NRL Scientist Receives 2009 SAIGE Meritorious Service Award

9/15/2009 - 70-09r
Contact: Daniel Parry, (202) 767-2541

The Society of American Indian Government Employees (SAIGE) recognized Dr. Joan Gardner for key contributions and commitment to our Nation's Global War on Terrorism (GWOT) by providing the means for future development of economic resources needed for a stable and legal economy in Afghanistan and suppression of current Taliban operations.

As a senior scientist deployed to Afghanistan to conduct a one-of-a-kind multi-sensor airborne study, Dr. Gardner, a geologist at NRL's Marine Geosciences Division, played a major role in the planning, preparation and successful execution of Project Rampant Lion II. The program, designed to collect remote sensing data to support economic and civil development, contributes toward enhancing the stability of the nation and a new democratic government in Afghanistan and provides valuable data to support military operations.

"In spite of the difficult, uncomfortable, and often dangerous conditions, Dr. Gardner displayed the greatest possible enthusiasm and dedication to the goals of the project," said Dr. John Brozena, branch head, Marine Physics, NRL Marine Geosciences Division. "As a result, the mission has been successful in revealing major basins of oil and gas, mineral-rich regions, hydrologic resources, and potential seismic and flood hazards vital to the success of civil planning."

Dr. Gardner is a member of the Choctaw Indian Tribe - also known for their World War II contributions as "codetalkers" for the U.S. military - and is one of a handful of Department of Navy (DoN) civilian female scientists actively working in a combat theater. Her work in difficult and dangerous conditions has contributed to GWOT by providing the means for future development of economic resources needed for a stable and legal economy in Afghanistan and suppression of Taliban operations including anti-narcotics efforts.

Stationed at Kandhar Air Force Base, Afghanistan, for several months, she has served as one of three civilian scientists aboard a uniquely configured NP-3D aircraft, operated by NRL's Scientific Development Squadron (VXS-1), operating multiple sensor systems and making key scientific judgments to maximize the value of flight operations and data quality in her position as the only geologist on the aircraft. Her dedication to the success of the project is exemplified by the fact that she has flown 70 mission flights during two deployments to Afghanistan amounting to more than 500 total hours under combat conditions.

In combination to supporting missions in Afghanistan Dr. Gardner, along with colleagues at NRL, flew multi-sensor missions over Colombia to contribute to the ongoing counter-narcotics mission, developed a new multi-sensory package to aid in the search for missing Naval aviator, CAPT Scott Speicher, in Iraq and has tirelessly devoted time toward working with the Pakistan government and military to conduct economic surveys similar to those conducted in Afghanistan.

"Dr. Gardner has made many significant scientific contributions to the Navy and U.S. military efforts," said Dr. Herbert Eppert Jr., superintendent, NRL Marine Geosciences Division. "Her work in a combat theater has been voluntary and the conditions that she lives and works are often quite challenging."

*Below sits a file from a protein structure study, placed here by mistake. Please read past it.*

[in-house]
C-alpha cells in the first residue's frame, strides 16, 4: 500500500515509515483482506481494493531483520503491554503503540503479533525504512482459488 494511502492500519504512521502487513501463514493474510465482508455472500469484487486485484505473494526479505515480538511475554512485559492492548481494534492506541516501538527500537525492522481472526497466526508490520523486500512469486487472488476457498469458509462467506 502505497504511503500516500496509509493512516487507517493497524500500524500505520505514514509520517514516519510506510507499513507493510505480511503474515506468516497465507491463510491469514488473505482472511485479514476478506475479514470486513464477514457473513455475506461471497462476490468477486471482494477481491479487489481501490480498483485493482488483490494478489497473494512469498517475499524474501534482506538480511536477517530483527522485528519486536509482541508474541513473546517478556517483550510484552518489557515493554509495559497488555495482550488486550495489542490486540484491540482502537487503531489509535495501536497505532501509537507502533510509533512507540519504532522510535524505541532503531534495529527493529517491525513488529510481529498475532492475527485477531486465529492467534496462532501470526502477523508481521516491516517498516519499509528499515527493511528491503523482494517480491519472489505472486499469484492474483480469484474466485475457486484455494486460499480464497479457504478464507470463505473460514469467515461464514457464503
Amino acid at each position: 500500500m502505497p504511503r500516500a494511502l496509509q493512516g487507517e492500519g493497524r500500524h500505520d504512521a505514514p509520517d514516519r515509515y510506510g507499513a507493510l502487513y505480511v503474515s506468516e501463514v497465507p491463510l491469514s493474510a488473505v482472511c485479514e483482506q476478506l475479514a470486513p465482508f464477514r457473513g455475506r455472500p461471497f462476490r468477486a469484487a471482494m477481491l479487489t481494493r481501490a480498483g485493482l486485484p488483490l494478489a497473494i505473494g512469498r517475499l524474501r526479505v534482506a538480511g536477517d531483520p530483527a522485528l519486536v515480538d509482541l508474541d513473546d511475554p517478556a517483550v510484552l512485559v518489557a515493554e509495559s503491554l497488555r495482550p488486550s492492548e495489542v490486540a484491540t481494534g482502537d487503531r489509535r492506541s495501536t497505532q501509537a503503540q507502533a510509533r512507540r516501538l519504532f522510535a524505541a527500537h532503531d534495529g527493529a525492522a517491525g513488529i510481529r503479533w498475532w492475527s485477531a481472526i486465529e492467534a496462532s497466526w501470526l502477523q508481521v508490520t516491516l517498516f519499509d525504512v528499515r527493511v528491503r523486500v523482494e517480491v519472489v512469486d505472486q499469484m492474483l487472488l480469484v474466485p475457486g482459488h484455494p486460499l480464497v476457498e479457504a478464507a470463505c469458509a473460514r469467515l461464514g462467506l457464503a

Beginning her career as a geologist at NRL's Marine Physics Branch, Marine Geosciences Division in 1993, Dr. Gardner's research has concentrated on geologic and geoacoustic imaging sensors. More recently, she has worked on the development of a sensor suite to perform high-resolution geologic land surface mapping and subsurface geologic basin structure from aircraft.

Having the distinction as being one of a handful of female DoN research scientists to ever work on U.S. and foreign military vessels and aircraft, Dr. Gardner was the first woman to ever work aboard a South Korean military vessel and among the few women to be a chief scientist aboard the Navy's nuclear-powered ocean engineering and research submarine (NR-1). She is active in the National Science Foundation's Education Outreach program that targets educating middle and high school girls on opportunities for women in science and has been active in the Women in Science and Engineering (WISE) group at NRL, educating female scientists of opportunities available to them at the lab.

The 2009 SAIGE Meritorious Service Award honors military members and Department of Defense (DoD) civilian employees, men and women, who supported the DoD mission, the Global War on Terrorism, and demonstrated role model qualities and the core values of their respective Military Service.

Established in 2001 the mission of the Society of American Indian Government Employees is to promote the recruitment, retention, development and advancement of American Indian and Alaska Native government employees and work to ensure their equal treatment under the law; to educate federal agencies in the history and obligations of the Federal Indian Trust Responsibility and to assist them in its implementation; to assist government agencies in the development and delivery of initiatives and programs which honor the unique Federal-Tribal relationship; and to provide a national forum for issues and topics affecting American Indian and Alaska Native government employees.

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